“Customers are the key to any business, the prime reason for a company to exist! In the current digital era, customers are no longer passive buyers of products at the end of the value chain, but active partners throughout the lifecycle of the products and associated services.” - Amit Sinha, p. 205
Digital Supply Networks: Transform Your Supply Chain and Gain Competitive Advantage with Disruptive Technology and Reimagined Processes by Amit Sinha, Ednilson Bernardes, Rafael Calderon, Thorsten Wuest is far more than I was expecting based on the title. While their focus on digital transformation and competitive advantage comes as no surprise, the authors do an exceptional job of covering every concept in the book from top to bottom, making their strategic point both visionary and actionable.
Digital Supply Networks (DSN) are a Deloitte concept, as I learned after reading the Foreword written by Adam Mussomeli, Principal, Supply Chain and Network Operations Leader for Deloitte Consulting. As he writes, “a traditional chain will be replaced by the always-on, always-connected, transparent, dynamic networks.”
I have long been convinced that one of the roadblocks to full digital transformation has been a clear, straight line between concept and reality. Most of the explanations I read are either too lofty or too detailed. This book strikes a perfect balance without making any assumptions about the reader. It does not assume that the reader is fully informed about digital transformation, and it does not take for granted that the reader is enthusiastic about the prospect. Everyone, no matter what their experience with digital transformation, will learn something new because each topic in the book is covered from the physical level through full automation.
My number one takeaway from the book was something I don’t think we discuss enough. I primarily think of digital transformation as an internal concern, or maybe one that is external in the sense that it includes suppliers. Both sell the potential value short. The real drive behind transformation comes from customers – not competitors. We shouldn’t (can’t) transform to keep up; we must transform because our customers expect more value. (See the quote above.)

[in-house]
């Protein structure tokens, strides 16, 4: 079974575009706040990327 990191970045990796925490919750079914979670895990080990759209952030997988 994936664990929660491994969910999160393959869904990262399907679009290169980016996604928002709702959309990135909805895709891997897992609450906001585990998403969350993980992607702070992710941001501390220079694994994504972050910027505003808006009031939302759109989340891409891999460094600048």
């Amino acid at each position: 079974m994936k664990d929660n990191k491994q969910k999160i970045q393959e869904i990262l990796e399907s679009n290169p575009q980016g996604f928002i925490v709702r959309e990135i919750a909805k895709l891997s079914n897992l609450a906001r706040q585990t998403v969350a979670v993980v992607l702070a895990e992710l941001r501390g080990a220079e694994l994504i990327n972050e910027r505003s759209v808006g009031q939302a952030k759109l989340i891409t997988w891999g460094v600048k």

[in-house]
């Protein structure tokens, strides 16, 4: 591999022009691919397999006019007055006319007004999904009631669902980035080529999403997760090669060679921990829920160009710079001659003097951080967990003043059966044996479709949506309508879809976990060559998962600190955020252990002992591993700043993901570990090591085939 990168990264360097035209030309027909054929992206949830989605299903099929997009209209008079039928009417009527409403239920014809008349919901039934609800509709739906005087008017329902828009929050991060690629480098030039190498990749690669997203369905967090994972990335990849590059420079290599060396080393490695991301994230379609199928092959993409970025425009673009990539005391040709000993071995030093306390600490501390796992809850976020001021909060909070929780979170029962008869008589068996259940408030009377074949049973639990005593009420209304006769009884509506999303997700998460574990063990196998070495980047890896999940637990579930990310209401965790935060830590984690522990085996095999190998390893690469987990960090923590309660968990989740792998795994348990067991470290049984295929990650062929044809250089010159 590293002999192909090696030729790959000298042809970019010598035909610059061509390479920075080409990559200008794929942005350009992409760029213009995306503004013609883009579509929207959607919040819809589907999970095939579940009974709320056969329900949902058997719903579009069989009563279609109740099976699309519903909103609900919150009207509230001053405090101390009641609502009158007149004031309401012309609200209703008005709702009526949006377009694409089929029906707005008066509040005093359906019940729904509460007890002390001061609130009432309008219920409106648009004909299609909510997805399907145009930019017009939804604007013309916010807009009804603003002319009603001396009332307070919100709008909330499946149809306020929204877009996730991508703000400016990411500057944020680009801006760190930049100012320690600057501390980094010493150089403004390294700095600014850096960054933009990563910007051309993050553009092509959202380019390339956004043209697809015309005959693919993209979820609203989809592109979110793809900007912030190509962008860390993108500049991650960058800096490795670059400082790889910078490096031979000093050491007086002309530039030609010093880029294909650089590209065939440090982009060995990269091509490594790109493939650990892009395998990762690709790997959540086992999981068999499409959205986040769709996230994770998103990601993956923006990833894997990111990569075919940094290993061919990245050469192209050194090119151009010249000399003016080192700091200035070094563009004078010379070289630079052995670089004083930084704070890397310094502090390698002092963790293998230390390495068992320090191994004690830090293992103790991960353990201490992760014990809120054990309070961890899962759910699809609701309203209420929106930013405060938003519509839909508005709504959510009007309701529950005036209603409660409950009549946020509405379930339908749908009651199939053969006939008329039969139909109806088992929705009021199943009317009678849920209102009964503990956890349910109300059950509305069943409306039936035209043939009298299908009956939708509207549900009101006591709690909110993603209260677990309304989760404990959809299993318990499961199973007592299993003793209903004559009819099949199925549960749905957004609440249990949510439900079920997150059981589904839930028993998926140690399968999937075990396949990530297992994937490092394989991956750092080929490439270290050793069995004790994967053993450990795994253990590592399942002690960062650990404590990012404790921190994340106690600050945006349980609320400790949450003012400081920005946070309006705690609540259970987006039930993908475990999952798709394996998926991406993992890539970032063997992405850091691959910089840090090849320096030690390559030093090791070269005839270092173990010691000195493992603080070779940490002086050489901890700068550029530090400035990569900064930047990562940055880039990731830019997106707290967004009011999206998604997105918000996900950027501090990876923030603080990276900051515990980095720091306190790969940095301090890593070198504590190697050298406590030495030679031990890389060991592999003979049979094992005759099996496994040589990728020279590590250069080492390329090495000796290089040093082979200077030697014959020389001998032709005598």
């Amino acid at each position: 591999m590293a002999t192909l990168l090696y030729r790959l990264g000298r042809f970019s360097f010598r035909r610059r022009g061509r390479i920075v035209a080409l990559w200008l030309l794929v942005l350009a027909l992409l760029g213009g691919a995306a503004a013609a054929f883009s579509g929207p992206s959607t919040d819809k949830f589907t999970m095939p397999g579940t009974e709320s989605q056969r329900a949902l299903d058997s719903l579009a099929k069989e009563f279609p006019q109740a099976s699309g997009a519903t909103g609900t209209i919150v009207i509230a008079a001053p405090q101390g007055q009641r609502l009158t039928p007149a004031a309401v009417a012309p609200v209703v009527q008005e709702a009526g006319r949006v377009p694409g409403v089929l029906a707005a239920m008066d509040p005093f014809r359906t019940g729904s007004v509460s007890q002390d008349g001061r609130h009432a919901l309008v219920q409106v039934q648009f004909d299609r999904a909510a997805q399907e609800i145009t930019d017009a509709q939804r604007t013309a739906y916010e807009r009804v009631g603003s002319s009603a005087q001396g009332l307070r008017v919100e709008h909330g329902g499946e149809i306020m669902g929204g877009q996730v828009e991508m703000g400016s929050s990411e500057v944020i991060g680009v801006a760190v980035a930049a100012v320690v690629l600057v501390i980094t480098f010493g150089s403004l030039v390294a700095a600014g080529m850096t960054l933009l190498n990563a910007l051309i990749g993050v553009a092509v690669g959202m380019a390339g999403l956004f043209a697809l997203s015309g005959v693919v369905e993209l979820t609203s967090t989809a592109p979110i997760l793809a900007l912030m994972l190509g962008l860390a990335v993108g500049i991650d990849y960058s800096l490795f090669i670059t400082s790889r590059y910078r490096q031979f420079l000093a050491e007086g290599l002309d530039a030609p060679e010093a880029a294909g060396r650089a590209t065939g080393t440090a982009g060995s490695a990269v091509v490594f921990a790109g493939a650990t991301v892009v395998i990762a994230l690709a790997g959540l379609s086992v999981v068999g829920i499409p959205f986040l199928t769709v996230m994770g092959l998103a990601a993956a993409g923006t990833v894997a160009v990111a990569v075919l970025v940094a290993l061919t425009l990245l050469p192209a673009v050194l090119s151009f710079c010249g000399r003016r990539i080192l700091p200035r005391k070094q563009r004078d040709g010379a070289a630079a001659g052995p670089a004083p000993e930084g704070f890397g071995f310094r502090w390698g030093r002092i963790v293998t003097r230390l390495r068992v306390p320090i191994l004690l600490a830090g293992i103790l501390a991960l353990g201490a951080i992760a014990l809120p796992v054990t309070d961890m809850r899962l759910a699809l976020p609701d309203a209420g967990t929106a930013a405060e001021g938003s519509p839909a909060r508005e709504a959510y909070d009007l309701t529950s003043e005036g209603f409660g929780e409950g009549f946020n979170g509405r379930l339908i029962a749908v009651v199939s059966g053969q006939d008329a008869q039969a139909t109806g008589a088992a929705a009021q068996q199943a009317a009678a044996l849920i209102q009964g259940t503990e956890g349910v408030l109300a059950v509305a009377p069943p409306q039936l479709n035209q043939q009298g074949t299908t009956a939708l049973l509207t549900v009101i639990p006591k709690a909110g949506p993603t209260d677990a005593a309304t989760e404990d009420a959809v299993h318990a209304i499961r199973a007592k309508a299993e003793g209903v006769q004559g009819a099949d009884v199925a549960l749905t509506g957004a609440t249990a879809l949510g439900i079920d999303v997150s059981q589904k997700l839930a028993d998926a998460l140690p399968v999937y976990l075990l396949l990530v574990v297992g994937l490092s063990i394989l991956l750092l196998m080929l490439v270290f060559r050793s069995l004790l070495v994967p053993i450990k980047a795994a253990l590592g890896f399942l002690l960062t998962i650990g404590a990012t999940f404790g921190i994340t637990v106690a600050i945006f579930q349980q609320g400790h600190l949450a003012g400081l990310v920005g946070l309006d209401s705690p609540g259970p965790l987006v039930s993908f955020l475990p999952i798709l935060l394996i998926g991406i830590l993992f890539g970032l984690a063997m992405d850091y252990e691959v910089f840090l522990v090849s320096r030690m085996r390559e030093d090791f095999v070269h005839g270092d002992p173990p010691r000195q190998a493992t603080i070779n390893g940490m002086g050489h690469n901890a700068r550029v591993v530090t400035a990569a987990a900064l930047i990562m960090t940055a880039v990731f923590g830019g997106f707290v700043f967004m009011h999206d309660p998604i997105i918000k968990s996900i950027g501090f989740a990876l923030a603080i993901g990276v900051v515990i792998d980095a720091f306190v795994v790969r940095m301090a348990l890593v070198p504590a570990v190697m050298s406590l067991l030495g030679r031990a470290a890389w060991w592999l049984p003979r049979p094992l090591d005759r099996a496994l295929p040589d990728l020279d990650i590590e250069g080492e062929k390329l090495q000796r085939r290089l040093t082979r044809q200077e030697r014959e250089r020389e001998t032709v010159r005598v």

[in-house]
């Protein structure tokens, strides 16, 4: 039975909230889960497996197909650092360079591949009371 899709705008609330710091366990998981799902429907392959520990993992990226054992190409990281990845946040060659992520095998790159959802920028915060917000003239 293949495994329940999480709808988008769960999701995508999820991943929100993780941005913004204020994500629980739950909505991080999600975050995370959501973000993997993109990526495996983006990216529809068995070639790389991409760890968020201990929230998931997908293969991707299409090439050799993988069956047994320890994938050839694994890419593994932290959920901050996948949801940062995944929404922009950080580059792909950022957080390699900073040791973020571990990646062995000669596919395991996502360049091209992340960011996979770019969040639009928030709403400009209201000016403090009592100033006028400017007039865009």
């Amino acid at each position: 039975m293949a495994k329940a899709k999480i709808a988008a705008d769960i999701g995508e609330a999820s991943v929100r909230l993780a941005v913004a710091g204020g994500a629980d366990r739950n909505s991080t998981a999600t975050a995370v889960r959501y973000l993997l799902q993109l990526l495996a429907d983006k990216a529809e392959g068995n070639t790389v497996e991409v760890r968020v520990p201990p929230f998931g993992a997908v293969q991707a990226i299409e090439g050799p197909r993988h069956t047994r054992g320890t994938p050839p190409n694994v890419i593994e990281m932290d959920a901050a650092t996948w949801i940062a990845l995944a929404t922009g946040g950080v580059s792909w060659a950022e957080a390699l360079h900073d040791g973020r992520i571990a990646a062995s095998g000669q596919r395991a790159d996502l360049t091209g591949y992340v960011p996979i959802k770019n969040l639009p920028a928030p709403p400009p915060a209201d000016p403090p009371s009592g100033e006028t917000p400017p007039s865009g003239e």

There are plenty of procurement perspectives in the book, mostly centered around Chapter 8: “Intelligent Supply.” Even their point of view on procurement returns to customer value. Customers are getting more involved in the supply chain - not literally of course - but their preferences increasingly drive how we structure our supply networks and which suppliers we select. The same appears to hold true for both B2B and B2C companies.
Additional ideas that will appeal to transformation-minded procurement professionals:
The opportunity to redefine how scope and scale are reflected in sourcing and supplier management – especially for the sake of volume leveraged pricing or efficiency driven decision making.
Synchronized planning, which brings together strategic objectives, financial targets, and operational goals, is not quite ‘predictive’ but it is both anticipatory and cross-functional.
Looking at RPA as a first step towards AI and machine learning. As already mentioned, this book addresses everything from top to bottom, so there are plenty of examples, such as moving from the basic capabilities of established technologies like RFID to something as new as cognitive automation.
Everything must include COVID-19 these days, and this book checks that box right up front. It includes enough of the pandemic to be timely, but not so much that the content will prematurely expire. Final thought: Each chapter ends with a concise and valuable summary – it wouldn’t be a bad plan to read each summary before returning to read the book from front to back, just like studying a map.